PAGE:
Disease of the chest portion of the largest artery in the body (the aorta) is known as thoracic aortic disease (TAD). The number of people experiencing TAD is increasing, and the rate at which TAD is being treated with a surgical procedure has risen sharply. Thoracic endovascular aortic stenting (TEVAR) is the preferred method of treating TAD. TEVAR is a minimally invasive procedure which results in reduced deaths (mortality) and complications (morbidity), compared to treatment of TAD with open surgical repair methods. TEVAR works by inserting and opening a metal mesh (a stent) in the diseased aorta, which re-lines it and opens it up, allowing blood to flow properly to the rest of the body.
However, stroke stills remains a real risk when using the TEVAR procedure. Up to 10% of TEVAR patients will experience a major stroke as a result of the procedure, and 70% of patients experience a silent stroke, known as a silent cerebral infarction (SCI). SCI is brain injury that can only be detected on magnetic resonance imaging (MRI) brain scanning and is associated with a two to four-fold increased risk of a major stroke, depression, and cognitive decline (which may or may not lead to dementia).
The key risk factor for stroke during the TEVAR procedure (through manipulation of the stent in the aorta) has been identified as cerebral embolisation, which is when an artery in the brain becomes blocked, for example, by a blood clot.
A cerebral embolic protection device (CEPD) is a new technology. It protects the brain during the TEVAR procedure through deployment of ‘filters’ in the arteries which supply the brain. These can capture emboli (which can cause a blockage) during the stenting treatment.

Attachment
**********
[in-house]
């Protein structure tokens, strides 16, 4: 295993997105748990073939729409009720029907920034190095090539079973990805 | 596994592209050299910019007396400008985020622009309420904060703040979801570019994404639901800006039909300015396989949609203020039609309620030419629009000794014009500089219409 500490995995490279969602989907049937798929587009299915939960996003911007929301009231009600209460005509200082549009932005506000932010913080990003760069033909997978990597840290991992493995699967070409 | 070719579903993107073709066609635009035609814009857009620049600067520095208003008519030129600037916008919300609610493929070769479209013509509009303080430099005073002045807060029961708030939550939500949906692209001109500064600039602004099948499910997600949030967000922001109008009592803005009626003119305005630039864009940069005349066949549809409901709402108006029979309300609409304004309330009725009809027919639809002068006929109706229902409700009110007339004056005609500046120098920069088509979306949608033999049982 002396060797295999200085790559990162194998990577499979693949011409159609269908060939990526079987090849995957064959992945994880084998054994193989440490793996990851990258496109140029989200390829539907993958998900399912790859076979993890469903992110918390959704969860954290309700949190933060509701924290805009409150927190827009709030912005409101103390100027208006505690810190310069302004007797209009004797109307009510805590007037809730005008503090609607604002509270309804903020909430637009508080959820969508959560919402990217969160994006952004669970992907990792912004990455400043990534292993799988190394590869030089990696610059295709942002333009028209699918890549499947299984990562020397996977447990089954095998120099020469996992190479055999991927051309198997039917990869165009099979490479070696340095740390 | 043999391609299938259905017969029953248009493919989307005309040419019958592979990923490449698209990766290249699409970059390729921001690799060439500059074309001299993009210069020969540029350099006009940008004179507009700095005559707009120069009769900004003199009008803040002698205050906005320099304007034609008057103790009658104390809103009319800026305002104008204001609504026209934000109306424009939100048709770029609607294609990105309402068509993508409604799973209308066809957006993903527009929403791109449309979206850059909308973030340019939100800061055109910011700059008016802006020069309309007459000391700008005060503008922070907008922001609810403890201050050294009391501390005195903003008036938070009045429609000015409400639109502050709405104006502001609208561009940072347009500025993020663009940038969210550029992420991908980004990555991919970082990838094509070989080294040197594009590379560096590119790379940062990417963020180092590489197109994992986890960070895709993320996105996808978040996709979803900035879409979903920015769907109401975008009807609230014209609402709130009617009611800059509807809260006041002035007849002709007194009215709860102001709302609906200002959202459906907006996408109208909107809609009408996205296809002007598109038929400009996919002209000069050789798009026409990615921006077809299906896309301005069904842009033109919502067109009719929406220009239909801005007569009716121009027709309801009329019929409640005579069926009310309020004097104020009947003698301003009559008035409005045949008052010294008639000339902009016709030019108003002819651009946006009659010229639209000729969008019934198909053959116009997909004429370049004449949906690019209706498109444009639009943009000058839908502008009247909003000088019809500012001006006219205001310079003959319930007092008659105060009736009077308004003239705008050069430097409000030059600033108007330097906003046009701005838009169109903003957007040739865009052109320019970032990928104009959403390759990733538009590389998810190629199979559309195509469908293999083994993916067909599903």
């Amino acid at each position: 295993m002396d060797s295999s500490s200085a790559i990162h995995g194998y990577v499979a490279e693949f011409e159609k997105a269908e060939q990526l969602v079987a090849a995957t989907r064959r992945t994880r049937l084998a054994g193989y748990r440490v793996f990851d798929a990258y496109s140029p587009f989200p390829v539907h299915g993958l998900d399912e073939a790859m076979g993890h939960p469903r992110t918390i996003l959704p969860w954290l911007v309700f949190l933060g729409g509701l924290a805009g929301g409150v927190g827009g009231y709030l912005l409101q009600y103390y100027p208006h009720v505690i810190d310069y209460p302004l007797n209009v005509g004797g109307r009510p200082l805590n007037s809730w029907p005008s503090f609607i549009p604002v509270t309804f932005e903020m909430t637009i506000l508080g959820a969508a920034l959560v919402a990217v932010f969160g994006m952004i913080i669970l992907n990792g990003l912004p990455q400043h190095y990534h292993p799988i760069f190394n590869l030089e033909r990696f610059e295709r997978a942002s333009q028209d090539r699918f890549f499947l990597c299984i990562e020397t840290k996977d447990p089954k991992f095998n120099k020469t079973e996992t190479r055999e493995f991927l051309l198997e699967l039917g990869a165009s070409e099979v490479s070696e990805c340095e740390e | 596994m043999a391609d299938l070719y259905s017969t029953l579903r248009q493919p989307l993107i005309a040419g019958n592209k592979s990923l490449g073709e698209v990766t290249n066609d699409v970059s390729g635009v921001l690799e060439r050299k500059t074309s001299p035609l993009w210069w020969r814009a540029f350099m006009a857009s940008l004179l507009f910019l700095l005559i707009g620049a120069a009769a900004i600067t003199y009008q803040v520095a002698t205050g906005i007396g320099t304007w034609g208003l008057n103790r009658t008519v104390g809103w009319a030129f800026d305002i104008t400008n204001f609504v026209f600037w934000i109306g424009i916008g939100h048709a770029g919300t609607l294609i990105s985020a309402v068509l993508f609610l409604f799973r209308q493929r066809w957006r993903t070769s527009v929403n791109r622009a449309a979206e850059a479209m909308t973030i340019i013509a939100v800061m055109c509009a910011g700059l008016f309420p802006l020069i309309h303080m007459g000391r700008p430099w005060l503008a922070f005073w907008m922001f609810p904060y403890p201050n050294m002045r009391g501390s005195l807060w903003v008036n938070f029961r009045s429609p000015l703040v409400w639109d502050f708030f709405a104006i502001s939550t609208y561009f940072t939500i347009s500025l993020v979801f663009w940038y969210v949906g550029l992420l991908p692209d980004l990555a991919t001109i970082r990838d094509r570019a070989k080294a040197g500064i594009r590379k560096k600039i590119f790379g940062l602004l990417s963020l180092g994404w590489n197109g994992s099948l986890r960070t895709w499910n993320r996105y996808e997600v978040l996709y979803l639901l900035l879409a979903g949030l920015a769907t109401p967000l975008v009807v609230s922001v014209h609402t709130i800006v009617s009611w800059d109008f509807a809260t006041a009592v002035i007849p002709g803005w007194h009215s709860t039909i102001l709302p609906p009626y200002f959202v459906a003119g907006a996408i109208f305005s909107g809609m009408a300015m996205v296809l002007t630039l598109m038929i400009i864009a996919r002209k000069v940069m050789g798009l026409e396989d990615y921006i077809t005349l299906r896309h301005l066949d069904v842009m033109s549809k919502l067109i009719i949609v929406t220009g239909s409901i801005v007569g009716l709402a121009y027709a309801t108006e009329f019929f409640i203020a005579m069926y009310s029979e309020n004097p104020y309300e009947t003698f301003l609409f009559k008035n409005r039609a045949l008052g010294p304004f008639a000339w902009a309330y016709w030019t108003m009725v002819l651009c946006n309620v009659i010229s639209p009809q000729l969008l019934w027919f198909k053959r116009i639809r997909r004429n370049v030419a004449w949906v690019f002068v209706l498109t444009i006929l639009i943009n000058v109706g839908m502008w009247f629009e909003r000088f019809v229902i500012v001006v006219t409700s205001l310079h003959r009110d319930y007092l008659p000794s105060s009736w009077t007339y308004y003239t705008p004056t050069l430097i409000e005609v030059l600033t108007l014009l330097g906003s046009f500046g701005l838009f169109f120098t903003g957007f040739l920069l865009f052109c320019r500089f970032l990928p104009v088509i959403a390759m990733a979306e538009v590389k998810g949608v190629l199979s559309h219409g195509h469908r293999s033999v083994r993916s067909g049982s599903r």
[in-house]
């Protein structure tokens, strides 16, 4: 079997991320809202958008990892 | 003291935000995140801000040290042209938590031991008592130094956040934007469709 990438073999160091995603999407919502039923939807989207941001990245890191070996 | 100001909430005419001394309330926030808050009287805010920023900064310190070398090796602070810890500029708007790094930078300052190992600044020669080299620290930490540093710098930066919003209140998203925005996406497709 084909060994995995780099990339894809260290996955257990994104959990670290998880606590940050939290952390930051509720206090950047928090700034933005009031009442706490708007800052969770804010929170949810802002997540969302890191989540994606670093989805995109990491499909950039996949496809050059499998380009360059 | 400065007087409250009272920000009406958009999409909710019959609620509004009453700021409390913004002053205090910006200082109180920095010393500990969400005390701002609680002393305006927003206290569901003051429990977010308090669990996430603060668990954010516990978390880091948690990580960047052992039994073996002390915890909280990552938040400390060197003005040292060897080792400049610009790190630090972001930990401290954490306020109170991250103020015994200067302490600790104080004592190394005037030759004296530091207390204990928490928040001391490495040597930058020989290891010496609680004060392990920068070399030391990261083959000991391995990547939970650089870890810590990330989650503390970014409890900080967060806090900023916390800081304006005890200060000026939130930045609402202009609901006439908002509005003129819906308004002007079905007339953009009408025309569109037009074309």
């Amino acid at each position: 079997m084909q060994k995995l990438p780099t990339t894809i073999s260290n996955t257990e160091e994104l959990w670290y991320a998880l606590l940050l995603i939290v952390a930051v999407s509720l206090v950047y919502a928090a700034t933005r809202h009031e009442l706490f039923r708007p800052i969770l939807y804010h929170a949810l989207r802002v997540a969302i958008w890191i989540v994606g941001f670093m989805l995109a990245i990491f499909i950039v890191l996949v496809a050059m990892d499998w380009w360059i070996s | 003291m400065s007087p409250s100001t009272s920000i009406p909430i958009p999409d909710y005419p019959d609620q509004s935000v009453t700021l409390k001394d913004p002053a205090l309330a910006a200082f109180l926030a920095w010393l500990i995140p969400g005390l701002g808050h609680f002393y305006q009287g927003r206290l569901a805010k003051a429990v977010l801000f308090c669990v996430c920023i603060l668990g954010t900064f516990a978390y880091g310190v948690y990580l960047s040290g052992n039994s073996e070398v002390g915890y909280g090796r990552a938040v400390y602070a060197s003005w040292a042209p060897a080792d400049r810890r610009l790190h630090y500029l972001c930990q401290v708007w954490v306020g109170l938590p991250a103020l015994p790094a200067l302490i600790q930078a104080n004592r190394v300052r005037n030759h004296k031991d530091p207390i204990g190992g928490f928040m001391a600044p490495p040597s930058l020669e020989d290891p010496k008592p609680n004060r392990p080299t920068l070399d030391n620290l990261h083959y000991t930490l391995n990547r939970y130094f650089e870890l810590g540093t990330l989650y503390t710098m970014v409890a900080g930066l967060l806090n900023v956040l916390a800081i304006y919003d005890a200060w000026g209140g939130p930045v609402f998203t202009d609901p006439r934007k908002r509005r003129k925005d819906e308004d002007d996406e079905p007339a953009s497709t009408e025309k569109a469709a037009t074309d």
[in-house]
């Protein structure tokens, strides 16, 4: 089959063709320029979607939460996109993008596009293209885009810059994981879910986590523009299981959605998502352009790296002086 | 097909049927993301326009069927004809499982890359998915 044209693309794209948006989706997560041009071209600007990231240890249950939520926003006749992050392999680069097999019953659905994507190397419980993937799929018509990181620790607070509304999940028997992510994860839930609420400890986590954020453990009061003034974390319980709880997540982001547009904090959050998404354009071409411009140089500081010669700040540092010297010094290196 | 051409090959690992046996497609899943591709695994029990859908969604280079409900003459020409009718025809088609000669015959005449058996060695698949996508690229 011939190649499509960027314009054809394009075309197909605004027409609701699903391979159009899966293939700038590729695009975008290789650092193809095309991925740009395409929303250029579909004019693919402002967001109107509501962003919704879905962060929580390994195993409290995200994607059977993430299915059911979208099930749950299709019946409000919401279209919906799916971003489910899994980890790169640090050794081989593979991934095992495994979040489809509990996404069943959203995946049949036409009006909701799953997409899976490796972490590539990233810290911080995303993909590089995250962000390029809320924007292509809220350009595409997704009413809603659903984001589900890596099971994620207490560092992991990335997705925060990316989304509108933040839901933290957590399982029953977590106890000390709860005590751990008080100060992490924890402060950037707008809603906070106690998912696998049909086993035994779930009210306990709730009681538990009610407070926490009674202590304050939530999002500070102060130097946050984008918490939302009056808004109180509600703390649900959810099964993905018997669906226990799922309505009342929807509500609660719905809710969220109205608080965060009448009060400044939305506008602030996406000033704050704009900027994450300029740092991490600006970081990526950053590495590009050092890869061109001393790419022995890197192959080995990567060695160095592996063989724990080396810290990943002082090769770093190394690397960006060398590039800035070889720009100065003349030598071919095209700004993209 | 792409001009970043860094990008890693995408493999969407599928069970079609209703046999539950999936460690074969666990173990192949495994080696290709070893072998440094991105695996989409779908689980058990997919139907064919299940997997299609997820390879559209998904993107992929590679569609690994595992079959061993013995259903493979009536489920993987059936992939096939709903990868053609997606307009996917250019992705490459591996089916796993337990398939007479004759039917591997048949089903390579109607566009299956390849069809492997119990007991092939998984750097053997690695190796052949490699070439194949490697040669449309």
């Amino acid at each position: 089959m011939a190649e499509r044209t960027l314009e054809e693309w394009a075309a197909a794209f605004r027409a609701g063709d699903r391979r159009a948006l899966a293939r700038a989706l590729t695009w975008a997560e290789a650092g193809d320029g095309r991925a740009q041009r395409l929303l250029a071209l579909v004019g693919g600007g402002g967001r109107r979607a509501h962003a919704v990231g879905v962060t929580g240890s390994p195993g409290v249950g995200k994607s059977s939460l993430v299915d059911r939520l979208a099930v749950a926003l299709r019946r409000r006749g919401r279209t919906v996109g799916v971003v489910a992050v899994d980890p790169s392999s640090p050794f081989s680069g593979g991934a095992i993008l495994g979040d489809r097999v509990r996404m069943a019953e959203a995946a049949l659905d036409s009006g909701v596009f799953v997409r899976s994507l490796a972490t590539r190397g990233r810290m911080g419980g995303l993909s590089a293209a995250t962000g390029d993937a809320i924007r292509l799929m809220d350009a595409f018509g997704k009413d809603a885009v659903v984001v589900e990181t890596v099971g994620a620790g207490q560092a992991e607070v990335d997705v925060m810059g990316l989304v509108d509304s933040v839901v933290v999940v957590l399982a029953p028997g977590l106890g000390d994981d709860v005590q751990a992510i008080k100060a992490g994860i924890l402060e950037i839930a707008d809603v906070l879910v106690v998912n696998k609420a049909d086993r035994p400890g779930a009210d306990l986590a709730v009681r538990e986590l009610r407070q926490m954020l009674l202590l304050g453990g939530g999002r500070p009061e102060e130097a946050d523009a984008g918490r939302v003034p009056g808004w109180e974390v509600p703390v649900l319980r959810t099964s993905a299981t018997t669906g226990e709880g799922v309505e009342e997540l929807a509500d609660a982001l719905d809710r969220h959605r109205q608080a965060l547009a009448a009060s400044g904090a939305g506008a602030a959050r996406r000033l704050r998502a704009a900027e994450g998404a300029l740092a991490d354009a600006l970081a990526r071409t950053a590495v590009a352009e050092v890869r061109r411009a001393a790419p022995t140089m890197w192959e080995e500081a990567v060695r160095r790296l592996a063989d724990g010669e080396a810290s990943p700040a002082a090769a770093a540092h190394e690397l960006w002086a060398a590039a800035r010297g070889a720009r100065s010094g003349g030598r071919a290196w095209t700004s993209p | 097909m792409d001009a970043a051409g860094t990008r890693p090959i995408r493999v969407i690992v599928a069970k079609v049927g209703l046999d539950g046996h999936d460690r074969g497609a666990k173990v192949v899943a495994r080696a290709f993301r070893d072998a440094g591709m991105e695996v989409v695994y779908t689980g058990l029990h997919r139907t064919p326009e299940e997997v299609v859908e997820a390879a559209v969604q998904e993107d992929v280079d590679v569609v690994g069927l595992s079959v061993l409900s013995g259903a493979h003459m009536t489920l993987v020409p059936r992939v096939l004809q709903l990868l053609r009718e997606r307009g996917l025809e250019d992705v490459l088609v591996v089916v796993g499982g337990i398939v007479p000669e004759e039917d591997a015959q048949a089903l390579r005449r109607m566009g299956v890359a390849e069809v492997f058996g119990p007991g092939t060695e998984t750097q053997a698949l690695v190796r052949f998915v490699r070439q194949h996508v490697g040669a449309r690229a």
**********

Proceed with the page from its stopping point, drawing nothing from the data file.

This device has been used successfully in patients undergoing heart valve repair and been shown to reduce brain injury and improve cognitive outcome.
This is the first study to assess how feasible and effective CEPD devices are in patients undergoing the TEVAR procedure to reduce brain injury.
All patients undergoing the TEVAR procedure who are suitable for a CEPD will be recruited over an 18 month period. Patients will undergo MRI brain scanning before and after the operation. They will undergo a neurocognitive assessment immediately before, after and six weeks after the operation. Patients will also undergo ultrasound monitoring of the arteries to the brain. External monitoring and safety data for the device will be recorded.
All material captured in the filters of the CEPD device will be sent for microscopic examination to offer more information about their cause (histopathological analysis).
A reduction in strokes and resulting brain injury is expected from the TEVAR procedure when using a CEPD device. This will be determined from the results of the MRI brain scanning and by objective assessment of patients’ cognitive function by a clinician.